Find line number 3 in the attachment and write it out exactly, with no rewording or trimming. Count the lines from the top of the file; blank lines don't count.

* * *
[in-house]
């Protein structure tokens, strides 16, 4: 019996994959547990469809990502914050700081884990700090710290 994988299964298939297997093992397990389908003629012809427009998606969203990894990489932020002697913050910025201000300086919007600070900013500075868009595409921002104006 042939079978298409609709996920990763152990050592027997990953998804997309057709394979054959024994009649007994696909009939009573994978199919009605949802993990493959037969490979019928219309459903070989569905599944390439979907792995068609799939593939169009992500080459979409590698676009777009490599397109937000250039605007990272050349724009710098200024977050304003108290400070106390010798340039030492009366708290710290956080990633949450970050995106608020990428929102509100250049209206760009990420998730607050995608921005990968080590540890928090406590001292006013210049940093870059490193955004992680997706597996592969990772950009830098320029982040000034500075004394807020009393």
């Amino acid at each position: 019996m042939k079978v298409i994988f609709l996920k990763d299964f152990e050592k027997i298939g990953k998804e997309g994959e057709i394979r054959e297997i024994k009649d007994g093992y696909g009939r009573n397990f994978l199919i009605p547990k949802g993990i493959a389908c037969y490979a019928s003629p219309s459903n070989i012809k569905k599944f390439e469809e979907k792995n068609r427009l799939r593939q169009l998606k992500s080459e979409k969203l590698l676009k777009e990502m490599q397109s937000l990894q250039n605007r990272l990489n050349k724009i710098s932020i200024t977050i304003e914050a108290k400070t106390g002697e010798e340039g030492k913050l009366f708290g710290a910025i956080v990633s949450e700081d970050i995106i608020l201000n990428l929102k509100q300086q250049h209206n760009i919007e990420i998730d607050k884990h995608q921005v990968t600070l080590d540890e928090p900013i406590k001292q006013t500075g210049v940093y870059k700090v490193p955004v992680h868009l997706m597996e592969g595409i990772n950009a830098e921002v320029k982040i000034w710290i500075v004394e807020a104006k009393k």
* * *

């Amino acid at each position: 019996m042939k079978v298409i994988f609709l996920k990763d299964f152990e050592k027997i298939g990953k998804e997309g994959e057709i394979r054959e297997i024994k009649d007994g093992y696909g009939r009573n397990f994978l199919i009605p547990k949802g993990i493959a389908c037969y490979a019928s003629p219309s459903n070989i012809k569905k599944f390439e469809e979907k792995n068609r427009l799939r593939q169009l998606k992500s080459e979409k969203l590698l676009k777009e990502m490599q397109s937000l990894q250039n605007r990272l990489n050349k724009i710098s932020i200024t977050i304003e914050a108290k400070t106390g002697e010798e340039g030492k913050l009366f708290g710290a910025i956080v990633s949450e700081d970050i995106i608020l201000n990428l929102k509100q300086q250049h209206n760009i919007e990420i998730d607050k884990h995608q921005v990968t600070l080590d540890e928090p900013i406590k001292q006013t500075g210049v940093y870059k700090v490193p955004v992680h868009l997706m597996e592969g595409i990772n950009a830098e921002v320029k982040i000034w710290i500075v004394e807020a104006k009393k």